Two weeks ago, North Carolina Gov. Pat McCrory (R) touted the state's sweeping new voting restrictions, though he clearly struggled with the basics. The Republican governor boasted, for example, that the law allows online voter registration, which turned out to be wrong. When McCrory said new measures are intended to prevent fraud, a reporter asked what eliminating pre-registration for North Carolinians under 18 has to do with preventing fraud.
"I don't know enough, I'm sorry, I haven't seen that part of the bill," he replied.
Leaving politics aside, McCrory repeated one incorrect turn of phrase at least three times, speaking on WUNC's The State of Things, NPR's Here and Now, and in an interview with WWNC.
In all three interviews, he was asked or talked about the changes to early voting. The law reduces the early voting period from 17 days to 10 days starting in 2014. While talking about these changes, McCrory seemed to say the system would be more fair because each early voting location within a county would have to open for the same days and hours. But he added this:
"We have every political precinct open the week before election," McCrory told WUNC's Frank Stasio. On "Here and Now," McCrory said, "We have two weeks of early voting and we changed some of the rules where every precinct has to be open, where politics are not being played out by either political party on having certain precincts open in certain areas to deny people the proper access."
First, 10 days of early voting isn't the same as "two weeks of early voting." The difference may not sound like much, but when McCrory and North Carolina Republicans cut the early-voting window by 41%, for no reason other than to punish voters they don't like, those lost days matter.
Second, when McCrory says "every" precinct will be open for early voting, he's wrong.
Precincts are small units of geography that make up the districts from which city council members, county commissioners, lawmakers and the like are elected. On Election Day, voters go to the polling location for their individual precinct to vote. In Wake County, for example, there are 198 precincts, each of which has a different polling site on Election Day.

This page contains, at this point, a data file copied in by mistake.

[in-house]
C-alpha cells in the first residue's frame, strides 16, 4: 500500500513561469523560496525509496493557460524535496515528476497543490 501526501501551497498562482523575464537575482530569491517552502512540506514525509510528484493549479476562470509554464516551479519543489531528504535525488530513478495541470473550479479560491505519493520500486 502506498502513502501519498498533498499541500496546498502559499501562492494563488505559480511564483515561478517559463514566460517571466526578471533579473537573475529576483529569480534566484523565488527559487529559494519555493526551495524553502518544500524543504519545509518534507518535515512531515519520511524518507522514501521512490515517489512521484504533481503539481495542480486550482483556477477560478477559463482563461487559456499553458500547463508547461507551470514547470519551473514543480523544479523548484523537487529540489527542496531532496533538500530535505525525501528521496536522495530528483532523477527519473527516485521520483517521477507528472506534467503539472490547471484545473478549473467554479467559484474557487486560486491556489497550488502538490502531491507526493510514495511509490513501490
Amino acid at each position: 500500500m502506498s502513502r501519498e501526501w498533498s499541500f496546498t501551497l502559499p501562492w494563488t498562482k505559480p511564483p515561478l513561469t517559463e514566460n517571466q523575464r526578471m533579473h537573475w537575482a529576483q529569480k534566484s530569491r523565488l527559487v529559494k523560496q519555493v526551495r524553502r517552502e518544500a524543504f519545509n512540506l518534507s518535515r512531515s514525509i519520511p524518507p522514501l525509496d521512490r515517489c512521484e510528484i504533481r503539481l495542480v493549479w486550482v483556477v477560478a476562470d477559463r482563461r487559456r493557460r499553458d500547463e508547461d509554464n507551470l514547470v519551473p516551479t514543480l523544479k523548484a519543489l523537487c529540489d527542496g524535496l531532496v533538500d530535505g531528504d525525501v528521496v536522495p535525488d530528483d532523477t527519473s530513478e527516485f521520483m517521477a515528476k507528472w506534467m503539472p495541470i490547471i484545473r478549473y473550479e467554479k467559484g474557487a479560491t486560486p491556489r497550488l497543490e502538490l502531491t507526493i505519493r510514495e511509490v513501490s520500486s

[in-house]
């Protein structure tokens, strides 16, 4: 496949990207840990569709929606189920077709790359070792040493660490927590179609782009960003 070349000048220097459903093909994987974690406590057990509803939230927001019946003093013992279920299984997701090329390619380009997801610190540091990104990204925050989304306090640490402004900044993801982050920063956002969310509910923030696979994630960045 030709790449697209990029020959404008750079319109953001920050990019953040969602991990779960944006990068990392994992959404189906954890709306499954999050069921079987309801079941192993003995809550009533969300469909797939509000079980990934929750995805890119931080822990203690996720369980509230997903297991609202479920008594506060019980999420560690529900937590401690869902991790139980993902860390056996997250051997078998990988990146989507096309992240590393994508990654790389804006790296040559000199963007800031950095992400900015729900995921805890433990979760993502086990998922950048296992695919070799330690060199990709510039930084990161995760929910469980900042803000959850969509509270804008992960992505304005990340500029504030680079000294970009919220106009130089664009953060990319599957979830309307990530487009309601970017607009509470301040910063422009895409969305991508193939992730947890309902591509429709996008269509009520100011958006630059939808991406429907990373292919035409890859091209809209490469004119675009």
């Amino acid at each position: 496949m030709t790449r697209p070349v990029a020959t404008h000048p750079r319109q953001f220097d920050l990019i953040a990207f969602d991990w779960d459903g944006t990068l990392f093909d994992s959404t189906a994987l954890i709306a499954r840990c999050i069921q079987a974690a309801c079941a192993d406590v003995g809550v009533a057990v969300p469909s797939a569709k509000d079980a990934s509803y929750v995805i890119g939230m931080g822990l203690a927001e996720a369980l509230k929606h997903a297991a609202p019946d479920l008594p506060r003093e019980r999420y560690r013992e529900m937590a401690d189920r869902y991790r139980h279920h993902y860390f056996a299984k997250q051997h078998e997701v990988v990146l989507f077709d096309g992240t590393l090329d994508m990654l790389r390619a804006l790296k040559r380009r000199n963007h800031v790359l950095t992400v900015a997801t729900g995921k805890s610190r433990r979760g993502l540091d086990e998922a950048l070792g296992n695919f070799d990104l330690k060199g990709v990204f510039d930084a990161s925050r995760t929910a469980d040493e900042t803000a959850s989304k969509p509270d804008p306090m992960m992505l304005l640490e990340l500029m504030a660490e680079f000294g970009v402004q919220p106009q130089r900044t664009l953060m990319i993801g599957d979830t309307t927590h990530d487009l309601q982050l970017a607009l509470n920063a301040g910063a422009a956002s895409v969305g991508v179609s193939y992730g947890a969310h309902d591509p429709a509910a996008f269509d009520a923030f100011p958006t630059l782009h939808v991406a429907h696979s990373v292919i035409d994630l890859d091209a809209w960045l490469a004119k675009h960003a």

By contrast, Wake County has about 15 early voting locations in presidential election years.
So to say that all precincts will be open during the early voting period is both wrong and suggests a level of access that won't really be available to voters.
The governor repeated this claim three times during yesterday's interview.
Look, I don't mean to sound picky, but if a governor is going to impose sweeping new voting restrictions without a good reason, he should at least try to understand what he's done. McCrory has now repeated false claims about this ugly new law several times.
If the governor is making untrue claims in the hopes of making his offensive restrictions look more appealing to North Carolinians, it's not working -- Public Policy Polling released a statewide survey this week that found 39% of N.C. voters support the new voting law, while 50% oppose it.
In the meantime, Sen. Kay Hagan (D), who's up for re-election next year, sent a request to the Justice Department yesterday, asking the attorney general to review the new law's legality. "Protecting the fundamental right of our citizens to vote should be among the federal government's highest priorities. In response to voting restrictions signed into law yesterday, I strongly encourage the Justice Department to immediately review North Carolina House Bill 589 and take all appropriate steps to protect federal civil rights and the fundamental right to vote," Hagan wrote.
While the DOJ takes a look, two other lawsuits challenging the new law have already been filed.